I think an ambitious modern trade relationship is impossible without free flow of data.
As our most ambitious tool to enable international data flows, our mutual adequacy finding would allow the transfer of personal data between the EU and Japan without the need to fulfil any further requirements, and would therefore ensure the free flow of data in the same way as between two EU Member States.
This would give Japanese businesses privileged access to the EU market and provide a competitive advantage compared to business operators in other parts of the world.
That's why the EU's commitment to the objective of reaching simultaneous adequacy findings between our two economies as soon as possible is clear. But of course the quality is more important than speed.
I believe we are making good progress. We for instance found a solution to bridging relevant differences between the two systems such as the Supplementary Rules that will be adopted by Personal Information Protection Commission (PPC), following the public consultations that ended last week.
I believe we have the end line in sight, but there is still some work to do ahead of us. So both sides need to remain extremely determined, focused and show good will in finding solutions.
In the end, both the EU and Japan value data protection as a fundamental right. That is why we have both put in place a comprehensive data protection law with strong principles and obligations for data processing, individual rights and independent oversight at its core.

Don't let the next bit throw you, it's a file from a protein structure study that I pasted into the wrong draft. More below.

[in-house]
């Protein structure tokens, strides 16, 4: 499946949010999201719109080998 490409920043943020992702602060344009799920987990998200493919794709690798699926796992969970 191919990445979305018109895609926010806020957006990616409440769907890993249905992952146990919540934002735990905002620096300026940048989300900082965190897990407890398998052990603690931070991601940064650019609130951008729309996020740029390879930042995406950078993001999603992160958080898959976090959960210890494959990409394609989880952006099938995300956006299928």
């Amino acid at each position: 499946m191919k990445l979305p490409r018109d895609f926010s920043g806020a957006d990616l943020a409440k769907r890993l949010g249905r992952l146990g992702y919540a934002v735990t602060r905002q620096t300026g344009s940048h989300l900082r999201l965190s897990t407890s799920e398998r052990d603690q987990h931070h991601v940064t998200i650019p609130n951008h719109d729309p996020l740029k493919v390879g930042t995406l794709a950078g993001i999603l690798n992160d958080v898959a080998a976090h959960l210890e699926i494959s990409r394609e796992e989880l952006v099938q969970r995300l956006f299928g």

This is the gold standard for data protection. And it is bound to be the global standard for the future.
In fact, when we look around, we see a clear trend towards global convergence. This is true for Europe’s Neighbourhood, but also for Latin America and parts of Africa. In the US, a resolution was introduced in Senate last week that encourages companies to apply GDPR protections to US citizens.
Last but not least, it is increasingly true for the Asia-Pacific region, especially for Japan.
Let me also recall an important recent development at international level: two weeks ago, 51 State Parties agreed to modernise Convention 108, the only binding international treaty in the area of data protection.
This includes countries from around the world, from South and Central America to Africa, the South Pacific and Europe.
Japan is an observer to this Convention and, we hope, one day will become a full Party, thereby confirming its commitment to the privacy in the Asian region.
Joining this Convention would be another step towards convergence of our data protection systems, which share many similarities and are based on the same core principles.
Let me conclude by stressing again that EU and Japan are strategic partners on this more and more volatile and unpredictable geopolitical scene.
What we are working on here with Japan goes beyond adequacy.
I believe that by working together, we can shape the global standards for data protection and show common leadership in this important field, to the benefit of both our citizens and business.